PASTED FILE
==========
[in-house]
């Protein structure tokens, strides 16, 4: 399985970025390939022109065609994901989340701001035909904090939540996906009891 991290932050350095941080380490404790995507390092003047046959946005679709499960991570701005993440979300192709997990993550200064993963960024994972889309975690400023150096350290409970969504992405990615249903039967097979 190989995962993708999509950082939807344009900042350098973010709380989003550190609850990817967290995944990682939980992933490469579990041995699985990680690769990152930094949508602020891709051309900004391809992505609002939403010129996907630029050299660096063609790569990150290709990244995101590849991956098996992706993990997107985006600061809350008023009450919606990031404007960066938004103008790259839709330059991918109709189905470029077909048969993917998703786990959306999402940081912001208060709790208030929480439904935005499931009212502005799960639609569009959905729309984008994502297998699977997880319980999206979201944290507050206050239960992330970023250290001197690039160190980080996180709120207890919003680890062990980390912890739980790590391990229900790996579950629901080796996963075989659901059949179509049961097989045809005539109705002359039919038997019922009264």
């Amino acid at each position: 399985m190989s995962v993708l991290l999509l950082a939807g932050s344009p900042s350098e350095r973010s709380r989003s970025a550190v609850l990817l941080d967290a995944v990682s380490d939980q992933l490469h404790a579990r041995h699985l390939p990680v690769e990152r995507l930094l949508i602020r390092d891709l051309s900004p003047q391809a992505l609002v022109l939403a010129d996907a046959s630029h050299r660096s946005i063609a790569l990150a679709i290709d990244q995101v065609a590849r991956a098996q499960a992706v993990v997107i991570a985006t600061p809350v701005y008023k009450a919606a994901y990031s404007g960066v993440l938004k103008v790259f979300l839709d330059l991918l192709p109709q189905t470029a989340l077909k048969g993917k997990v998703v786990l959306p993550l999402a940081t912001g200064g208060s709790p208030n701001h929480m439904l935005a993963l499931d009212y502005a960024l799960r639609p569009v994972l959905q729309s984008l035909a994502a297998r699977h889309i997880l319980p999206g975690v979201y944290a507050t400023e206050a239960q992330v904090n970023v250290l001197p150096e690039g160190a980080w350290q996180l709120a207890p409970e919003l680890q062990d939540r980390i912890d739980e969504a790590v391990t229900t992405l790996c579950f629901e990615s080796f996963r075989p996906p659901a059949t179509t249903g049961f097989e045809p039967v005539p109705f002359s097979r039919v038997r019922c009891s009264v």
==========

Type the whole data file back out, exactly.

[in-house]
């Protein structure tokens, strides 16, 4: 399985970025390939022109065609994901989340701001035909904090939540996906009891 991290932050350095941080380490404790995507390092003047046959946005679709499960991570701005993440979300192709997990993550200064993963960024994972889309975690400023150096350290409970969504992405990615249903039967097979 190989995962993708999509950082939807344009900042350098973010709380989003550190609850990817967290995944990682939980992933490469579990041995699985990680690769990152930094949508602020891709051309900004391809992505609002939403010129996907630029050299660096063609790569990150290709990244995101590849991956098996992706993990997107985006600061809350008023009450919606990031404007960066938004103008790259839709330059991918109709189905470029077909048969993917998703786990959306999402940081912001208060709790208030929480439904935005499931009212502005799960639609569009959905729309984008994502297998699977997880319980999206979201944290507050206050239960992330970023250290001197690039160190980080996180709120207890919003680890062990980390912890739980790590391990229900790996579950629901080796996963075989659901059949179509049961097989045809005539109705002359039919038997019922009264």
């Amino acid at each position: 399985m190989s995962v993708l991290l999509l950082a939807g932050s344009p900042s350098e350095r973010s709380r989003s970025a550190v609850l990817l941080d967290a995944v990682s380490d939980q992933l490469h404790a579990r041995h699985l390939p990680v690769e990152r995507l930094l949508i602020r390092d891709l051309s900004p003047q391809a992505l609002v022109l939403a010129d996907a046959s630029h050299r660096s946005i063609a790569l990150a679709i290709d990244q995101v065609a590849r991956a098996q499960a992706v993990v997107i991570a985006t600061p809350v701005y008023k009450a919606a994901y990031s404007g960066v993440l938004k103008v790259f979300l839709d330059l991918l192709p109709q189905t470029a989340l077909k048969g993917k997990v998703v786990l959306p993550l999402a940081t912001g200064g208060s709790p208030n701001h929480m439904l935005a993963l499931d009212y502005a960024l799960r639609p569009v994972l959905q729309s984008l035909a994502a297998r699977h889309i997880l319980p999206g975690v979201y944290a507050t400023e206050a239960q992330v904090n970023v250290l001197p150096e690039g160190a980080w350290q996180l709120a207890p409970e919003l680890q062990d939540r980390i912890d739980e969504a790590v391990t229900t992405l790996c579950f629901e990615s080796f996963r075989p996906p659901a059949t179509t249903g049961f097989e045809p039967v005539p109705f002359s097979r039919v038997r019922c009891s009264v």